The statement goes on to declare that the Southern Pacific directors are the real criminals here ("These unrepentant thugs have seen fit to offer bounties for our killing or capture ..."), and to put the outlaws' own price on their heads. But before Lockhart or the Amlingmeyers can stop them, Barson and his gun-toting cohorts escape back into their "sovereign kingdom, the Humboldt Mountains."
And that's only halfway through this book. Many more miles of steel track -- not to mention dead bodies -- wait ahead, as the Pacific Express labors toward the summit of the Sierra Nevada. Hockensmith has assembled here enough characters, suspects and plot twists to make both Sherlock and Dame Agatha proud.
With so much homage being paid consciously to classic western tales, amateur sleuth yarns and 19th-century "dime novels," the author walks a very thin line between the comic and the absurd. Many of Otto's monologues are funny, and Gustav comes through with insights into the peculiar doings aboard the train. Some of the most interesting moments here, though, are to be found in observations about life in the young American republic, the power of the railroads, and how the burgeoning Fourth Estate painted a clearly romantic picture of the West for Victorian-era readers. The author's broad strokes cover a lot of territory; it would've been interesting to linger a bit in several of the places described through the train's windows.
A sudden shriek snapped my spine straight, while Gustav gave such a start his knees almost buckled. Miss Caveo, on the other hand, seemed was more startled by our reactions than the blast of the engine whistle, and she watched in a way that seemed both tickled and sympathetic as we caught our breath.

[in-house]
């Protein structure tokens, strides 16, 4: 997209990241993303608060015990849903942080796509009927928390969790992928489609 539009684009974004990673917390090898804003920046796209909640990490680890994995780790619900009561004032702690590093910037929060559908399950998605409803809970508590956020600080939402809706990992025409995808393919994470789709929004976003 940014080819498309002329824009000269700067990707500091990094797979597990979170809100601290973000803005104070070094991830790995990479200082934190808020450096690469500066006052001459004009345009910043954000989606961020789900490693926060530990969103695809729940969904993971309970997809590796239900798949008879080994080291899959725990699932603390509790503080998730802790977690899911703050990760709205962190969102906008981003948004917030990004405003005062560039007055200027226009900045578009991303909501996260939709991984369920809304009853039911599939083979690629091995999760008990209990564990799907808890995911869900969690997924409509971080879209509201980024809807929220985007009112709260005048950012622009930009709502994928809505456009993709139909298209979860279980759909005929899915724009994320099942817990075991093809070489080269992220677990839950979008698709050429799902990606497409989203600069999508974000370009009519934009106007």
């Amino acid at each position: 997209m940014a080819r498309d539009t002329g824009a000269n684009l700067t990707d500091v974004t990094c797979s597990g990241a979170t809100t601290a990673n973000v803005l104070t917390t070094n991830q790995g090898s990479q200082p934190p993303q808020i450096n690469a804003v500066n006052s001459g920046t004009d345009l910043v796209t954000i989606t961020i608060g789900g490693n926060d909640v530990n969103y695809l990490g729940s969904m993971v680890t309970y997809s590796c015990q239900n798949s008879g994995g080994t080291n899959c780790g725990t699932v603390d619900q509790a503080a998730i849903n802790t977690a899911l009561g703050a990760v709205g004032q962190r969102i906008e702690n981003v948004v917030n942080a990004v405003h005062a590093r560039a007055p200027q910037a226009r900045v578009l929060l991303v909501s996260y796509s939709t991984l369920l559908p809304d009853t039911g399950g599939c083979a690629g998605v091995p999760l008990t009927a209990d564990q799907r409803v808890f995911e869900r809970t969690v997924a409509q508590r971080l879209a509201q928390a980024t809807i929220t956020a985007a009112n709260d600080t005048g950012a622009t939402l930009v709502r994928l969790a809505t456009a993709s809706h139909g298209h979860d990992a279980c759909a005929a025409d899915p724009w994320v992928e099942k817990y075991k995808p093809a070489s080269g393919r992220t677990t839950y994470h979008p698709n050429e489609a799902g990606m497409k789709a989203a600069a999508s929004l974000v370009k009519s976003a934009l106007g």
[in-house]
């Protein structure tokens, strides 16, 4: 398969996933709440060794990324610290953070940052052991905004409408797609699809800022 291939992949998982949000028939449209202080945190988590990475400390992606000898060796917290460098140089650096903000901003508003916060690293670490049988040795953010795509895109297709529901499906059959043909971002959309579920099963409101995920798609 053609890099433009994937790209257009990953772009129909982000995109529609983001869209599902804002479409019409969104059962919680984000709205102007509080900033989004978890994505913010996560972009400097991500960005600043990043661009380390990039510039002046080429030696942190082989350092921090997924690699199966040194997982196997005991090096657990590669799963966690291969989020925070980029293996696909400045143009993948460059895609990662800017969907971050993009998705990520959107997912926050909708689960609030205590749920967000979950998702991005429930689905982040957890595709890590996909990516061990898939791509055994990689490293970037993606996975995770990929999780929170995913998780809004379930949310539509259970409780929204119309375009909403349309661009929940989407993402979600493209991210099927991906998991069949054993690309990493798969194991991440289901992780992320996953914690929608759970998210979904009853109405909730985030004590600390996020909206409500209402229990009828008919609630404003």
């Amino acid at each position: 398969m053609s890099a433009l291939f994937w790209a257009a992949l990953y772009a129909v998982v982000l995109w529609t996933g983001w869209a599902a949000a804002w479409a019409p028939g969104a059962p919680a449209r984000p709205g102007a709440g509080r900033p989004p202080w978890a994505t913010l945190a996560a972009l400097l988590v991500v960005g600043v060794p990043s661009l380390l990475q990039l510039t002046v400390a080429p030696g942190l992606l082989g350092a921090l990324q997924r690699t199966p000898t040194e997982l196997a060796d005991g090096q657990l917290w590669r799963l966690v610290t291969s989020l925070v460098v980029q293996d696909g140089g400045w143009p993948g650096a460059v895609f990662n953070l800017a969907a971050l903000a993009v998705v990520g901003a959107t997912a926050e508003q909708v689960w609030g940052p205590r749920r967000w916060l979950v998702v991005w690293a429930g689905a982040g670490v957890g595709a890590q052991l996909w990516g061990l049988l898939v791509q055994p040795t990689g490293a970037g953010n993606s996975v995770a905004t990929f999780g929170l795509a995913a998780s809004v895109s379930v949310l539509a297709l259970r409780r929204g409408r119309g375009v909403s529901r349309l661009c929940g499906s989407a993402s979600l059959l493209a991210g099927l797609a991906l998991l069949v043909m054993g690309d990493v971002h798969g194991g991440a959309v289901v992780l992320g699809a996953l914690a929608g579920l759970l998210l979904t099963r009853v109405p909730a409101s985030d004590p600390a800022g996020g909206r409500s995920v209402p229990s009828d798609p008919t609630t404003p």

The engineer gave the whistle another long, ear-piercing toot, and the train began to slow. The woods on either side of us thinned, then disappeared, and soon we were rolling into a small town.
This Miss Caveo -- Diana Caveo -- is, by the way, a woman to watch. Dark-haired, in her mid-20s, with "an impish twist to her full lips" and surprising grit, she's a mysterious figure traveling alone (supposedly going home, after a visit to the recent Chicago World's Fair), with a secret of her own. She serves in this novel as both a budding romantic interest for Otto, and as a foil for Gustav's stumbling attempts at communicating with the opposite sex. A fine and formidable combination.
When not inciting guffaws, California writer Steve Hockensmith manages to establish enough of a plot -- complete with red herrings, gunplay and bad guys -- to keep his story on the straight and narrow, and chugging full steam ahead. On the Wrong Track is a smoother read than his debut novel, and he's also beginning to add depth to the Brothers Amlingmeyer, embedding in this book back story and family history that do no damage to its pacing. This is a fun and entertaining entry in a successful, growing series that might have Sherlock laughing -- if, of course, Sherlock did that sort of thing. | March 2007
David Thayer is a Seattle freelance writer and author of the blog One More Bite of the Apple. He's also a published poet, his work having appeared in an anthology as well as literary magazines. Thayer has recently completed a crime novel, the beginning of a series about cops in the New York Police Department's Intelligence Division.